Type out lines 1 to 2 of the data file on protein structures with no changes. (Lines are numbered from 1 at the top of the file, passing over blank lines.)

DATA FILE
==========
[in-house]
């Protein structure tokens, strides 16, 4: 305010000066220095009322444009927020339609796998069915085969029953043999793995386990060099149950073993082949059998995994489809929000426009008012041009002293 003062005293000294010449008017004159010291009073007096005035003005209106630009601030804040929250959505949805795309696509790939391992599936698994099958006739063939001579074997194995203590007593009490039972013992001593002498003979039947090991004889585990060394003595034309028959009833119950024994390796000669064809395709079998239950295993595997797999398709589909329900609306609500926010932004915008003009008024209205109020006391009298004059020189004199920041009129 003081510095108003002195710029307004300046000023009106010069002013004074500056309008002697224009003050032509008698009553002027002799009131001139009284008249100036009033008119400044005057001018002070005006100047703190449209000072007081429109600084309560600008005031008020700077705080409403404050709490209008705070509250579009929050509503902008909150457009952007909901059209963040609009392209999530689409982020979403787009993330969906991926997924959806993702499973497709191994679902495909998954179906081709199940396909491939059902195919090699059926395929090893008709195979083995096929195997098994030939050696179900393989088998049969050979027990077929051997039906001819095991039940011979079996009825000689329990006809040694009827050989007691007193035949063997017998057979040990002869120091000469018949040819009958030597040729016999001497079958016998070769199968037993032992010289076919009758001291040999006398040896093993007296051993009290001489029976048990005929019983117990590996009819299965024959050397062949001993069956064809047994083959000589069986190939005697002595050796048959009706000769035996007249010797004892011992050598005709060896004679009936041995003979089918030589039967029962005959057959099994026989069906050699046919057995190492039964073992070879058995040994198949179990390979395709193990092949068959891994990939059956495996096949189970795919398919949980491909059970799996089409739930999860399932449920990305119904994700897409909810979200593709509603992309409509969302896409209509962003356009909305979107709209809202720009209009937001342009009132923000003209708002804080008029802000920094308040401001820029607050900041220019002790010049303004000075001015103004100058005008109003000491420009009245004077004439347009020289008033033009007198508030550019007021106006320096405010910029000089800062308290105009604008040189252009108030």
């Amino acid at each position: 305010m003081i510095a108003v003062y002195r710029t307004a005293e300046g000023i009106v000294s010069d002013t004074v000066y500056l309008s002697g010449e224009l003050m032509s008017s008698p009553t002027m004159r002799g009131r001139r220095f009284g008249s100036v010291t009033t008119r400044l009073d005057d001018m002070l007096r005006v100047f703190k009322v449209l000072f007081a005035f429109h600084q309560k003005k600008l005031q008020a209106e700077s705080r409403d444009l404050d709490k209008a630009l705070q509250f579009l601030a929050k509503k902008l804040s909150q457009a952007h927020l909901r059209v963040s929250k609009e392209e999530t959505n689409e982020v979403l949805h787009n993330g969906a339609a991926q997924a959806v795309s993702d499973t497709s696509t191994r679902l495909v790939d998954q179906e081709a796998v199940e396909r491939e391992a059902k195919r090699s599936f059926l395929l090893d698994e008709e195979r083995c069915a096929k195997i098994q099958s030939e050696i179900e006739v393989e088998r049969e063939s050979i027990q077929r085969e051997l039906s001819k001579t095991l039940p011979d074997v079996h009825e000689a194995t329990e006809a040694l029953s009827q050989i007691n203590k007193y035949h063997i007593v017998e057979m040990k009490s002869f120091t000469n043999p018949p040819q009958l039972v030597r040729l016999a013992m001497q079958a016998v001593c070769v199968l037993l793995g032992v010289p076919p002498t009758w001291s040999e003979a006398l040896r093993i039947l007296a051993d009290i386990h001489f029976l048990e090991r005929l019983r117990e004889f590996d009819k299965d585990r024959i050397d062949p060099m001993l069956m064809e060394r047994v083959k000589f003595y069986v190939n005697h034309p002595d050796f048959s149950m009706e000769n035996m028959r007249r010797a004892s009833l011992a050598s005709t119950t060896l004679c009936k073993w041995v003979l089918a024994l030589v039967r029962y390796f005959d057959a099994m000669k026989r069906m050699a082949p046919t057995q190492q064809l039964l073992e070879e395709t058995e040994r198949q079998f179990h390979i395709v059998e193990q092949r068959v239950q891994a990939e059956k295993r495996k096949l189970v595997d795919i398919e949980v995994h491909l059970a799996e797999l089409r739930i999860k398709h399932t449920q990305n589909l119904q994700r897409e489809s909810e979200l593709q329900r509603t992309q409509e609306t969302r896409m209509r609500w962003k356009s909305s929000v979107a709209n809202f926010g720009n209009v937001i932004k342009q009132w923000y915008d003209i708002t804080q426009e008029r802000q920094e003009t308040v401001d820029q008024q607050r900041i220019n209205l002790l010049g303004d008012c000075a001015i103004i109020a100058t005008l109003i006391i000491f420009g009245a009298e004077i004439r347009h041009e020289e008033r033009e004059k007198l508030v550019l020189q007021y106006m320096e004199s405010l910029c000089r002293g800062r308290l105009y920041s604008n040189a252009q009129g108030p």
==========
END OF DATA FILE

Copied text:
[in-house]
């Protein structure tokens, strides 16, 4: 305010000066220095009322444009927020339609796998069915085969029953043999793995386990060099149950073993082949059998995994489809929000426009008012041009002293 003062005293000294010449008017004159010291009073007096005035003005209106630009601030804040929250959505949805795309696509790939391992599936698994099958006739063939001579074997194995203590007593009490039972013992001593002498003979039947090991004889585990060394003595034309028959009833119950024994390796000669064809395709079998239950295993595997797999398709589909329900609306609500926010932004915008003009008024209205109020006391009298004059020189004199920041009129 003081510095108003002195710029307004300046000023009106010069002013004074500056309008002697224009003050032509008698009553002027002799009131001139009284008249100036009033008119400044005057001018002070005006100047703190449209000072007081429109600084309560600008005031008020700077705080409403404050709490209008705070509250579009929050509503902008909150457009952007909901059209963040609009392209999530689409982020979403787009993330969906991926997924959806993702499973497709191994679902495909998954179906081709199940396909491939059902195919090699059926395929090893008709195979083995096929195997098994030939050696179900393989088998049969050979027990077929051997039906001819095991039940011979079996009825000689329990006809040694009827050989007691007193035949063997017998057979040990002869120091000469018949040819009958030597040729016999001497079958016998070769199968037993032992010289076919009758001291040999006398040896093993007296051993009290001489029976048990005929019983117990590996009819299965024959050397062949001993069956064809047994083959000589069986190939005697002595050796048959009706000769035996007249010797004892011992050598005709060896004679009936041995003979089918030589039967029962005959057959099994026989069906050699046919057995190492039964073992070879058995040994198949179990390979395709193990092949068959891994990939059956495996096949189970795919398919949980491909059970799996089409739930999860399932449920990305119904994700897409909810979200593709509603992309409509969302896409209509962003356009909305979107709209809202720009209009937001342009009132923000003209708002804080008029802000920094308040401001820029607050900041220019002790010049303004000075001015103004100058005008109003000491420009009245004077004439347009020289008033033009007198508030550019007021106006320096405010910029000089800062308290105009604008040189252009108030």